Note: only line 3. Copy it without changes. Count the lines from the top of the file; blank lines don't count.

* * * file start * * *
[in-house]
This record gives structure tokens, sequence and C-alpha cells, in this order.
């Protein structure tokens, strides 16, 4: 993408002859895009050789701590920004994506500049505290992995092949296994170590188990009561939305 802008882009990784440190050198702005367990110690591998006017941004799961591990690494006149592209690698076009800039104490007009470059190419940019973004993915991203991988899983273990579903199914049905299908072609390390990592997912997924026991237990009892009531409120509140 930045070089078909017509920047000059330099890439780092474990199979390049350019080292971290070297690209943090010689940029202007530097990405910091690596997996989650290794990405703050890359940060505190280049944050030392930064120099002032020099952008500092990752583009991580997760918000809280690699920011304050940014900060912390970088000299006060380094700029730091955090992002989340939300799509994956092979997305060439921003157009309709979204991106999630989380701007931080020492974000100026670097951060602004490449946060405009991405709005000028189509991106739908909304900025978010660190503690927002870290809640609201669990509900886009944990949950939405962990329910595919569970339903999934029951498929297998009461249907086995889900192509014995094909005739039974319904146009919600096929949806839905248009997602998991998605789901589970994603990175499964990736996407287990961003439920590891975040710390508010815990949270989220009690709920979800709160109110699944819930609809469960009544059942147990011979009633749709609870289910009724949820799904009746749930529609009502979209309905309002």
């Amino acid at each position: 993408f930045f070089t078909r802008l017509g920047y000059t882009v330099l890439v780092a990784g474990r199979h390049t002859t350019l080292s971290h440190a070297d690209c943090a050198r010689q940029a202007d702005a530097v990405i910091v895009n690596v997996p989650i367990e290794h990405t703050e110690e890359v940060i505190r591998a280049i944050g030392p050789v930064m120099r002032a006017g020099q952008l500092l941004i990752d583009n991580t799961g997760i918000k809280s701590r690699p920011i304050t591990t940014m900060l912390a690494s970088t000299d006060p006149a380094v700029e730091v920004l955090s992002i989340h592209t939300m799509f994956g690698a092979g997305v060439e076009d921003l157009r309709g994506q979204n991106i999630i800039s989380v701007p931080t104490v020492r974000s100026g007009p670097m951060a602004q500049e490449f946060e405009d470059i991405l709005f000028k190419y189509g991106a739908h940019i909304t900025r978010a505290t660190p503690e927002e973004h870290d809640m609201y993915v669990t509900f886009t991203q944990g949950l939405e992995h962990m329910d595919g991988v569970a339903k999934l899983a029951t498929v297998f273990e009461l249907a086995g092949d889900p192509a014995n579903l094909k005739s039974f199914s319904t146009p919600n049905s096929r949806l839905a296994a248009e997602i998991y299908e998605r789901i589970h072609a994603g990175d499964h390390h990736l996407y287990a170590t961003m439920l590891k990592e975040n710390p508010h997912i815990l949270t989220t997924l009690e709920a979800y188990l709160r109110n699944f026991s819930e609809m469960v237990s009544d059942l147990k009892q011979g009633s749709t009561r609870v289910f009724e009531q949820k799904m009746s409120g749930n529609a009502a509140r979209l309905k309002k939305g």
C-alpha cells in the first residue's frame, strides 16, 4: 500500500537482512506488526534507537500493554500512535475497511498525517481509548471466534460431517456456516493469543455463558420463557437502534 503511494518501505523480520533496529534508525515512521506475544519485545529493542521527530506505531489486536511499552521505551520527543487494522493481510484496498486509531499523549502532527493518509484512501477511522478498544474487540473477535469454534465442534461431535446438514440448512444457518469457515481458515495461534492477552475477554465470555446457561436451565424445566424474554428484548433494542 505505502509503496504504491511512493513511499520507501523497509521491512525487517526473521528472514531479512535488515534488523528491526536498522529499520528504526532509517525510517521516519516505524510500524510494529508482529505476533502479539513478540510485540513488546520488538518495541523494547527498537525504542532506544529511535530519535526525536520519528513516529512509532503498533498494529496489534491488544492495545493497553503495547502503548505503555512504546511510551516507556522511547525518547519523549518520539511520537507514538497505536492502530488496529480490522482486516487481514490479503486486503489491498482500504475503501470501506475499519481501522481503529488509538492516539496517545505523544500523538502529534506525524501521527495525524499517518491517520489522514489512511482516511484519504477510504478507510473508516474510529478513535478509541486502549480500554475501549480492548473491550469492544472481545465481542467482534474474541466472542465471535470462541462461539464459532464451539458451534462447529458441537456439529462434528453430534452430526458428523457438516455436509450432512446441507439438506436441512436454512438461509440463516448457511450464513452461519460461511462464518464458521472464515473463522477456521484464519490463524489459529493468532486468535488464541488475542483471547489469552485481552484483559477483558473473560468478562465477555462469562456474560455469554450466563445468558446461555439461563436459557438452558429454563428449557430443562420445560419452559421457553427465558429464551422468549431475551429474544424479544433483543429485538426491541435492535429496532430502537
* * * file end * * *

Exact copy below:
């Protein structure tokens, strides 16, 4: 993408002859895009050789701590920004994506500049505290992995092949296994170590188990009561939305 802008882009990784440190050198702005367990110690591998006017941004799961591990690494006149592209690698076009800039104490007009470059190419940019973004993915991203991988899983273990579903199914049905299908072609390390990592997912997924026991237990009892009531409120509140 930045070089078909017509920047000059330099890439780092474990199979390049350019080292971290070297690209943090010689940029202007530097990405910091690596997996989650290794990405703050890359940060505190280049944050030392930064120099002032020099952008500092990752583009991580997760918000809280690699920011304050940014900060912390970088000299006060380094700029730091955090992002989340939300799509994956092979997305060439921003157009309709979204991106999630989380701007931080020492974000100026670097951060602004490449946060405009991405709005000028189509991106739908909304900025978010660190503690927002870290809640609201669990509900886009944990949950939405962990329910595919569970339903999934029951498929297998009461249907086995889900192509014995094909005739039974319904146009919600096929949806839905248009997602998991998605789901589970994603990175499964990736996407287990961003439920590891975040710390508010815990949270989220009690709920979800709160109110699944819930609809469960009544059942147990011979009633749709609870289910009724949820799904009746749930529609009502979209309905309002």